The mass media—television, music, magazines, movies and the Internet—are important sex educators. Yet, the media seldom have been concerned with the outcome of their ubiquitous sexual lessons. Typically, those who own and create communications media have been more concerned with attracting audiences and selling products than they have been in promoting healthy sexuality. Most are driven by profit margins, not social responsibility, and are not in the business of promoting healthy sexuality. If irresponsible sexual behavior attracts audiences, then that is what will be produced.
Could the media be healthier sex educators? Absolutely. Will they do it? That's less clear.
Young people in the United States today spend 6-7 hours each day, on average, with some form of media. A majority have a television in their bedroom; all have access to music and movies. Computer and Internet use is diffusing rapidly. By 2010, it is expected that most homes with children in the United States will have access to the Internet. It is not clear, however, when and if the current "digital divide" between lower and higher income families and between those who are less literate or non-English-speaking and those who are literate or English-speaking will disappear.1
The media-saturated world in which children live is a world in which sexual behavior is frequent and increasingly explicit. Gone are the "I Love Lucy" days of single beds and polite pecks on cheeks. Youth today can hear and see sexual talk and portrayals in every form of media.
Adolescents rank the media with parents and peers as important sources of sexual information. This may be because the media are better at depicting the passion and positive possibilities of sex than its problems and consequences. Despite increasing public concern about the potential health risks of early, unprotected sexual activity, only about one in 11 of the programs on television that include sexual content mention possible risks or responsibilities. Sexually transmitted diseases other than HIV and AIDS are almost never discussed, and unintended pregnancies are rarely shown as the outcomes of unprotected sex.2 Abortion is a taboo topic, too controversial for commercial television and magazines. Homosexual and transgendered youth rarely find themselves represented in the mainstream media. Although a few youth-targeted programs, such as "Dawson's Creek," have recently included gay characters, what some have called "compulsory heterosexuality" prevails.3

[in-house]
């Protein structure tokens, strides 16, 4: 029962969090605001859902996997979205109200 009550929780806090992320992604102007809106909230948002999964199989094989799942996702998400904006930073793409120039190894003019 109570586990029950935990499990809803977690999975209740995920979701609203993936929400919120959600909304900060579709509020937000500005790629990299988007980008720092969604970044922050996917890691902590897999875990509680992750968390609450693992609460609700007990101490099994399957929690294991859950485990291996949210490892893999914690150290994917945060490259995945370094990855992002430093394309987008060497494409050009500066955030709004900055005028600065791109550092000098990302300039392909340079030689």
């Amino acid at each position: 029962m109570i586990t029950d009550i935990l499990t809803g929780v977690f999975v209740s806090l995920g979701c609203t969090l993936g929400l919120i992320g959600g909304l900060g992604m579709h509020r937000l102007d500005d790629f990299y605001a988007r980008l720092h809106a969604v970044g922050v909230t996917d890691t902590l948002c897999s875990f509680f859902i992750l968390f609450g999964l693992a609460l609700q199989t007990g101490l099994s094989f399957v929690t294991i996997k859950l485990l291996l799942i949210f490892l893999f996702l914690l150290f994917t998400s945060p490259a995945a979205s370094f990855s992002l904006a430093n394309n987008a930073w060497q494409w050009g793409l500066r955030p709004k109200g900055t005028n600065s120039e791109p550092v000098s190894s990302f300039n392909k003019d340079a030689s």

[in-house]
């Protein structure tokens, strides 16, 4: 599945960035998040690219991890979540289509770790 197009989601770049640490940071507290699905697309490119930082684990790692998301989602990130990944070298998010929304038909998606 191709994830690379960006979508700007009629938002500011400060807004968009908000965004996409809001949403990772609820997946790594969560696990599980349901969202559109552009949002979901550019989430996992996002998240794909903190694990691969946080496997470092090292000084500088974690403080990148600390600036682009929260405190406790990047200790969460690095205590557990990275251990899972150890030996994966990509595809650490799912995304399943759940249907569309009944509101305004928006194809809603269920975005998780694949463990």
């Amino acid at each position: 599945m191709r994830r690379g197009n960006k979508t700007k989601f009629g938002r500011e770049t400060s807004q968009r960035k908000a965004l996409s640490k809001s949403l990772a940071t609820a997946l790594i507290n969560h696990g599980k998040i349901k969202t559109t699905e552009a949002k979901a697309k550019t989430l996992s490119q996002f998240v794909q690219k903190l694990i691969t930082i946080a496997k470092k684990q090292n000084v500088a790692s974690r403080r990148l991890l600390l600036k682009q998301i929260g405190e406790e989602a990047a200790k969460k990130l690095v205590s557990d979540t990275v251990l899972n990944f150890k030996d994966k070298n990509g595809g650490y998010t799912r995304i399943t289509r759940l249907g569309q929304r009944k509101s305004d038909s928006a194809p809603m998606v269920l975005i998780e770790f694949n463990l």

The clash between the media's depiction of sexual relations and the real-life experiences of youth contributes to their difficulties in making healthy sexual decisions. Although we still have much to learn about how the media influence young people's sexuality, evidence is accumulating that besides imparting basic information about sex, the ubiquitous and risk-free media portrayals, coupled with inadequate alternative models from other sectors, encourage unhealthy sexual attitudes and behavior.4
Government regulation of media content is unlikely and probably the least desirable remedy, so two strategies for working with the media hold greater promise. A number of groups, including the Henry J. Kaiser Family Foundation, Advocates for Youth and the National Campaign to Prevent Teen Pregnancy, have been working with Hollywood scriptwriters and television and music producers as well as magazine editors to encourage more sexually responsible media content. As a result of these efforts, hit shows like "Felicity" have included sensitive portrayals of homosexual youth, have provided explicit lessons in how to put on a condom and have portrayed teenagers postponing sexual intercourse, apparently with no decline in audience interest. Additionally, magazines such as Teen People and YM have produced excellent articles on such relevant topics as adolescent pregnancy and contraceptives.